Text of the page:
In a recent interview, Greg Winkler, award-winning soccer coach and author of “Coaching a Season of Significance,” gave tips for sports parents.
“On the ride home, kids typically don’t really want to talk much. As a parent, just pick something out that they did well, even if they sat on the bench. Did they compliment their teammates? Were they cheering for their team? Find something positive that they did, and start the conversation that way. If the kids want to talk about the game, they’ll talk!”
Winkler says that parents get too emotionally invested in the games, leading them to yell at their children from the sidelines when their sports kids make mistakes. This sideline yelling, while somewhat typical in youth sports, can hurt your sports kids’ self-confidence, and is a distraction to even the most confident sports kid.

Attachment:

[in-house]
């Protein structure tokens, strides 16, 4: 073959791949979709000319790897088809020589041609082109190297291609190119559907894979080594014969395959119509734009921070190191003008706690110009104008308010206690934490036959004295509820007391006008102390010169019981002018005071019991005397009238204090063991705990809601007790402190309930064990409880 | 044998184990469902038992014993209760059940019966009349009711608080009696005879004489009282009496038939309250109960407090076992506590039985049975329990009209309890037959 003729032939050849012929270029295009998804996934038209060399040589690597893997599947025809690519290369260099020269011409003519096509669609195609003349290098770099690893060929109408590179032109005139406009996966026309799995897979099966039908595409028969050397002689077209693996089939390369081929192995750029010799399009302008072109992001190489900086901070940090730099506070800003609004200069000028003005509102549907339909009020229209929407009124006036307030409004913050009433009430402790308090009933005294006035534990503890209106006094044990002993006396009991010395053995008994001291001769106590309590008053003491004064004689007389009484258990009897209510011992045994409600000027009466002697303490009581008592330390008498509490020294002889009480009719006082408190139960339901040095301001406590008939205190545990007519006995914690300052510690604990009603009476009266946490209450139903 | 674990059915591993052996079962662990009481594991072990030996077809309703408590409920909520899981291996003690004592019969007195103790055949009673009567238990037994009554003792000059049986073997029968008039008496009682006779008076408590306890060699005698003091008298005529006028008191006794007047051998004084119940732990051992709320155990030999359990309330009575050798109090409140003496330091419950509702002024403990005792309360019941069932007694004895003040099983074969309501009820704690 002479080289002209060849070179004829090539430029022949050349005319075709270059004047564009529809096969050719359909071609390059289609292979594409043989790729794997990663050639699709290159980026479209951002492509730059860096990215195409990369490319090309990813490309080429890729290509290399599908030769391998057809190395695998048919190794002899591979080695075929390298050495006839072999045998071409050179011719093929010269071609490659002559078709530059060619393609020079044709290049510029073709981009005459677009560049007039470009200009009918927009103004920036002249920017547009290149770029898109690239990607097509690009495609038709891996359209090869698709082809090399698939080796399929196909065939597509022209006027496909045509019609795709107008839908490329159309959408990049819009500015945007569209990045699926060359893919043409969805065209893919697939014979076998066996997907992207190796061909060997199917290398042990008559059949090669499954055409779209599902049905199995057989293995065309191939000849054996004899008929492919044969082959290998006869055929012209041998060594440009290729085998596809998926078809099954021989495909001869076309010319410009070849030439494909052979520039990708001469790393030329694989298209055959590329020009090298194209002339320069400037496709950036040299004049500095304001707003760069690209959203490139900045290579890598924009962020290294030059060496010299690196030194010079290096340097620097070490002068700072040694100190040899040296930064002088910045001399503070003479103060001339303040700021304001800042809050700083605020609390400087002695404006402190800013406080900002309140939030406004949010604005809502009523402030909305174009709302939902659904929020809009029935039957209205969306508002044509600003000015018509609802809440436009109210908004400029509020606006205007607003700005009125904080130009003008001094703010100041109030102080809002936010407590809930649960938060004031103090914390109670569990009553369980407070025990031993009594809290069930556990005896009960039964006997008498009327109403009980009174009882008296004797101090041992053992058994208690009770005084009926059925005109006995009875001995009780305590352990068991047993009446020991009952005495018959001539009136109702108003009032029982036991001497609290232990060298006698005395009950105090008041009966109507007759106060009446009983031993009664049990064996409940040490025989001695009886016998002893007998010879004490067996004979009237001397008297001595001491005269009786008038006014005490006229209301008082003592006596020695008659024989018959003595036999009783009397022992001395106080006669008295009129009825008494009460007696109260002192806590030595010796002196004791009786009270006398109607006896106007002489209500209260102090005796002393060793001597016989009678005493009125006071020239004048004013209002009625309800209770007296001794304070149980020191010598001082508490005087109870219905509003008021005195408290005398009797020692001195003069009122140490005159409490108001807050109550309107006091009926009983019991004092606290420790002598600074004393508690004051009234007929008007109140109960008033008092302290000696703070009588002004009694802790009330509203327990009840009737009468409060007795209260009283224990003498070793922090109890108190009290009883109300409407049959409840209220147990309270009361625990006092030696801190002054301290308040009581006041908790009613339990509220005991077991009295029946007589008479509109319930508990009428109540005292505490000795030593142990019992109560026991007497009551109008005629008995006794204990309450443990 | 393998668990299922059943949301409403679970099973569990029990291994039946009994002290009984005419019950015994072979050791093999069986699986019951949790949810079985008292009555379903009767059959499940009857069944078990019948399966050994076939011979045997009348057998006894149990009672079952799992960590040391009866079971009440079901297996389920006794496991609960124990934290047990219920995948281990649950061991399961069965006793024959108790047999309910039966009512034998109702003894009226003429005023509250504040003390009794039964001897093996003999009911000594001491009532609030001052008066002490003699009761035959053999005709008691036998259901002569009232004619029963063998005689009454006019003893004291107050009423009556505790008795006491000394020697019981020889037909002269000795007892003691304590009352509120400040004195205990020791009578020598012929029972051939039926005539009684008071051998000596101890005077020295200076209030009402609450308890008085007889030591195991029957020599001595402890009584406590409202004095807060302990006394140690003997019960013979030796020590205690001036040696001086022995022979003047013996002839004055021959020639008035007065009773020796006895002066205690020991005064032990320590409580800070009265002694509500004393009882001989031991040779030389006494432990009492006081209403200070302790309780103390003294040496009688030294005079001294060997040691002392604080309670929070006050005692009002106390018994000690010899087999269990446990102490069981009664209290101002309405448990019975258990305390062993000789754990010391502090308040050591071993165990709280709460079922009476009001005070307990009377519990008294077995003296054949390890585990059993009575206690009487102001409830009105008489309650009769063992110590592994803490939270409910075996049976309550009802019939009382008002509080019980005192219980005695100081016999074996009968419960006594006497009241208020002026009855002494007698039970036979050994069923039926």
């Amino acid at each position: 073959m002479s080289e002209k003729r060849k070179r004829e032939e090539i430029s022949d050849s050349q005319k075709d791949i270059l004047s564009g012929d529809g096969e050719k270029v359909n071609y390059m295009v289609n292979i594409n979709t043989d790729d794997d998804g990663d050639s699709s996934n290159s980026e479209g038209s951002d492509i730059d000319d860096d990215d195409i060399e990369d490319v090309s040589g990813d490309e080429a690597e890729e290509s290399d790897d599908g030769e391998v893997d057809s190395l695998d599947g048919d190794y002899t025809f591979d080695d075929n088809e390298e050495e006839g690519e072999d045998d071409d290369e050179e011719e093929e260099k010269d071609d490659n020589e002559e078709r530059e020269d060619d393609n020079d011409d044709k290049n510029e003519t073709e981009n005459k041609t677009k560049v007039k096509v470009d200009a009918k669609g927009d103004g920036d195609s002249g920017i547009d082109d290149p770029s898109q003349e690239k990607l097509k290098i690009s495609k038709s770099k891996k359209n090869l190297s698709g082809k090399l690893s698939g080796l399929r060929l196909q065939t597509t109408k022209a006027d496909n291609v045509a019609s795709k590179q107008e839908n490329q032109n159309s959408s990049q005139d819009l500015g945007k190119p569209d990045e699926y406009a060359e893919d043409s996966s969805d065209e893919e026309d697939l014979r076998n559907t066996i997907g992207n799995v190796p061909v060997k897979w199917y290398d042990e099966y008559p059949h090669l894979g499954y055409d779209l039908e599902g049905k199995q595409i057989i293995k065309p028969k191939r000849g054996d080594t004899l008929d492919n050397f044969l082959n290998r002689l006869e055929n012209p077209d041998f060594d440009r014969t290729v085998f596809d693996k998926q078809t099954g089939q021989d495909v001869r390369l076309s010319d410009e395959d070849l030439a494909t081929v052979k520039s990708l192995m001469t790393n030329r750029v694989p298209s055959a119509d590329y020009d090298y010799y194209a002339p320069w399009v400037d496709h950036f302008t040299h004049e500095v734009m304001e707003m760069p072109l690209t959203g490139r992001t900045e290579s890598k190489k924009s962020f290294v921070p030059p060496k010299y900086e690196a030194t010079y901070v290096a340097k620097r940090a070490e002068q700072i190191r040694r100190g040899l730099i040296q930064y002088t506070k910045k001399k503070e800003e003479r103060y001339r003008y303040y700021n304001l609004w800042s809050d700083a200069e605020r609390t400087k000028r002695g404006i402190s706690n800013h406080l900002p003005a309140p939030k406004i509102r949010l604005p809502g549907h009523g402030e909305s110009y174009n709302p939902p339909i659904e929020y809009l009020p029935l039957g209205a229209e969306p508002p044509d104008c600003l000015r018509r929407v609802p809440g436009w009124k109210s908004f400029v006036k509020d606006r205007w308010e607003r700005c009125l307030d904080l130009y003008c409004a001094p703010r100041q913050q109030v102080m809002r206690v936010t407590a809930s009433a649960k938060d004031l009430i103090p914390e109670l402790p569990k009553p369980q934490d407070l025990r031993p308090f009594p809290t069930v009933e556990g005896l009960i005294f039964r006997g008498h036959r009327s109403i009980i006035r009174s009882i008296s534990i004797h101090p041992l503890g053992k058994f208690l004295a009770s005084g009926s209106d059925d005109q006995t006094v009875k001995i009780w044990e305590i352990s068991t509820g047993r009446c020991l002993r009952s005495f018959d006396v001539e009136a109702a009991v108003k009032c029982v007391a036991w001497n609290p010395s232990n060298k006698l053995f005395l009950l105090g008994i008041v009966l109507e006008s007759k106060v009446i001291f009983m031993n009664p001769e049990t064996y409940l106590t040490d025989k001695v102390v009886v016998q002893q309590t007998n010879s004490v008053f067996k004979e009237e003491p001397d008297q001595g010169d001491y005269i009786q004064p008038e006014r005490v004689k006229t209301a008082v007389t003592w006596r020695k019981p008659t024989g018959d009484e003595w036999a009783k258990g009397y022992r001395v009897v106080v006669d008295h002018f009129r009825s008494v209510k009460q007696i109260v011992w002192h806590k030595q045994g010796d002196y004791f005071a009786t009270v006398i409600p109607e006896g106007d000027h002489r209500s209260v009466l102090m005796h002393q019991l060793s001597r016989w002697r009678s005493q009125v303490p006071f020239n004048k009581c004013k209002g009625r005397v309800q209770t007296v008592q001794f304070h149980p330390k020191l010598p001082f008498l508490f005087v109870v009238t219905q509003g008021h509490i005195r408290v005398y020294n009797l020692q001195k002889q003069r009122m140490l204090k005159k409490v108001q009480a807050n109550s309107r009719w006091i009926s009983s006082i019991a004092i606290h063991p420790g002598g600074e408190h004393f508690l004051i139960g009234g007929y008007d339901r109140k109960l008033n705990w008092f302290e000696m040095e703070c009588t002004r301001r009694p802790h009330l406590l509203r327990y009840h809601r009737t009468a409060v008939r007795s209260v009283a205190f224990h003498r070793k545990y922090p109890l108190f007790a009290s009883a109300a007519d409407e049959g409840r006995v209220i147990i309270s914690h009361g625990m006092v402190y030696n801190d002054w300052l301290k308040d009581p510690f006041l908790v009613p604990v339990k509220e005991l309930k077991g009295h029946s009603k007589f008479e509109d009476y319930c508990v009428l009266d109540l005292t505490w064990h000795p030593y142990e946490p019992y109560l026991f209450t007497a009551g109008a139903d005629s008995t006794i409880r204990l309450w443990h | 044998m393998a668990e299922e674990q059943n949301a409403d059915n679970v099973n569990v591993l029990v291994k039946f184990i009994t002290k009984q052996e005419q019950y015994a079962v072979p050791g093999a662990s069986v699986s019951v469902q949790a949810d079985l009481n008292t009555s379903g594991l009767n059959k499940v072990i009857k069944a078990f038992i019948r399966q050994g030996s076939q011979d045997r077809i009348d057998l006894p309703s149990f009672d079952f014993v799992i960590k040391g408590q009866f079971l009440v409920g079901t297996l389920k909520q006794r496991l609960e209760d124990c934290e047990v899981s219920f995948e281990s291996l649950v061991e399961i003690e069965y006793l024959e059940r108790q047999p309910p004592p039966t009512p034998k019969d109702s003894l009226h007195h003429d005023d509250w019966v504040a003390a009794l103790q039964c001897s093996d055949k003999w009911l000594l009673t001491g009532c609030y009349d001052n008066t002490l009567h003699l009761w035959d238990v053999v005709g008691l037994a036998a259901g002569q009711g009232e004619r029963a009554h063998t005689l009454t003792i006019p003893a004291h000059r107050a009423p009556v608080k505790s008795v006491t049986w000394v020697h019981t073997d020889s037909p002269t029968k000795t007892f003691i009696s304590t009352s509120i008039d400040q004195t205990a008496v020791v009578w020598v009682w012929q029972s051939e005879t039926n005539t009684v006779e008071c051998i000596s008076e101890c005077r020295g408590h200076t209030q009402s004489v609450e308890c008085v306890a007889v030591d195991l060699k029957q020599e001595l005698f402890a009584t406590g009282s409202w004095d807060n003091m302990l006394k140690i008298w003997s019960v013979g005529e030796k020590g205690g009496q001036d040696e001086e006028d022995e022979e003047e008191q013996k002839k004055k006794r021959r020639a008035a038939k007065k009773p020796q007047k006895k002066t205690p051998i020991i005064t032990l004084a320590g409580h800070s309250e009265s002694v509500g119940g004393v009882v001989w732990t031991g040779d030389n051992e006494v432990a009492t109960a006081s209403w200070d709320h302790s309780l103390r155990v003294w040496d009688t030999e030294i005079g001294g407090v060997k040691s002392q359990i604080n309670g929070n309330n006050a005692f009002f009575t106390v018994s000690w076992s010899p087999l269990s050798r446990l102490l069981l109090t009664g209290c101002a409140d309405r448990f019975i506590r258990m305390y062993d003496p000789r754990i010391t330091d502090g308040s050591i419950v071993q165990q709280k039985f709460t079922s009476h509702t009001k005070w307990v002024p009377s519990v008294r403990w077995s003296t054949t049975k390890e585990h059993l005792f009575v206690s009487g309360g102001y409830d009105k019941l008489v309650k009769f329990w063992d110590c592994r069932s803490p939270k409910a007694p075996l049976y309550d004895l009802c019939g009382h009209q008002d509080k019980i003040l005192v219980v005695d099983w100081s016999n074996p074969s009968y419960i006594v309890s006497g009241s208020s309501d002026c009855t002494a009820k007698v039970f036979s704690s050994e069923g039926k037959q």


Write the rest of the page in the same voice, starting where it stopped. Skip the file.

“When you emphasize winning all the time and you forget about relationships and team building, you lose those valuable pieces that end up making teams great. It’s not always the teams with the most talent that win; it’s the teams that work together and bond,” Winkler says.
Letting your athletes coach do the coaching, gives you the opportunity to “help your sports kid focus on self-improvement by setting small goals that will allow them to help the whole team,” says Winkler.